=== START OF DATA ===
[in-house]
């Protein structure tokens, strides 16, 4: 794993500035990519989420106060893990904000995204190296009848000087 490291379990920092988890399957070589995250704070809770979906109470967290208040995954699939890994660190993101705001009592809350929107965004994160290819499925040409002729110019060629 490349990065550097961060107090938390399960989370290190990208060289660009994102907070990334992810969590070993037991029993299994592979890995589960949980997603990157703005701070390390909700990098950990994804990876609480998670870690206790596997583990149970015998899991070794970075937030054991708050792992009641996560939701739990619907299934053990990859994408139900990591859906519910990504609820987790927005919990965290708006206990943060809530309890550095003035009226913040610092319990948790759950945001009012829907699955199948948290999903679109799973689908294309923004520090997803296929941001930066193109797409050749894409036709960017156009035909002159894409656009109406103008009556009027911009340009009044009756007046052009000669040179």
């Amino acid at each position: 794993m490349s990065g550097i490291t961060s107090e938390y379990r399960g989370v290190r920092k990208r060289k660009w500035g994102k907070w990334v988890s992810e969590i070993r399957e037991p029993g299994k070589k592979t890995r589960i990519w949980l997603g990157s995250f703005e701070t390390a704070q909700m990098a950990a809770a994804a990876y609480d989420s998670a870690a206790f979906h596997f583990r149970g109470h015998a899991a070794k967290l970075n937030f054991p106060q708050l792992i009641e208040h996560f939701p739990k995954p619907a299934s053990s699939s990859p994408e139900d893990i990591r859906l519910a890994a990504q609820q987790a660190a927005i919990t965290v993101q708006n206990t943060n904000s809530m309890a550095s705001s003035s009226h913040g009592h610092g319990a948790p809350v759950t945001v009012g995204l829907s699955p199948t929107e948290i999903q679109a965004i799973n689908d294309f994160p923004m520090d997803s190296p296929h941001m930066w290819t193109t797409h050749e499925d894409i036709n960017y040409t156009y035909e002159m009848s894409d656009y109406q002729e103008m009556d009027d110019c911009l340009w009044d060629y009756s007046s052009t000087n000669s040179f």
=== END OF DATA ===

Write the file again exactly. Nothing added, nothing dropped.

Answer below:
[in-house]
């Protein structure tokens, strides 16, 4: 794993500035990519989420106060893990904000995204190296009848000087 490291379990920092988890399957070589995250704070809770979906109470967290208040995954699939890994660190993101705001009592809350929107965004994160290819499925040409002729110019060629 490349990065550097961060107090938390399960989370290190990208060289660009994102907070990334992810969590070993037991029993299994592979890995589960949980997603990157703005701070390390909700990098950990994804990876609480998670870690206790596997583990149970015998899991070794970075937030054991708050792992009641996560939701739990619907299934053990990859994408139900990591859906519910990504609820987790927005919990965290708006206990943060809530309890550095003035009226913040610092319990948790759950945001009012829907699955199948948290999903679109799973689908294309923004520090997803296929941001930066193109797409050749894409036709960017156009035909002159894409656009109406103008009556009027911009340009009044009756007046052009000669040179």
């Amino acid at each position: 794993m490349s990065g550097i490291t961060s107090e938390y379990r399960g989370v290190r920092k990208r060289k660009w500035g994102k907070w990334v988890s992810e969590i070993r399957e037991p029993g299994k070589k592979t890995r589960i990519w949980l997603g990157s995250f703005e701070t390390a704070q909700m990098a950990a809770a994804a990876y609480d989420s998670a870690a206790f979906h596997f583990r149970g109470h015998a899991a070794k967290l970075n937030f054991p106060q708050l792992i009641e208040h996560f939701p739990k995954p619907a299934s053990s699939s990859p994408e139900d893990i990591r859906l519910a890994a990504q609820q987790a660190a927005i919990t965290v993101q708006n206990t943060n904000s809530m309890a550095s705001s003035s009226h913040g009592h610092g319990a948790p809350v759950t945001v009012g995204l829907s699955p199948t929107e948290i999903q679109a965004i799973n689908d294309f994160p923004m520090d997803s190296p296929h941001m930066w290819t193109t797409h050749e499925d894409i036709n960017y040409t156009y035909e002159m009848s894409d656009y109406q002729e103008m009556d009027d110019c911009l340009w009044d060629y009756s007046s052009t000087n000669s040179f």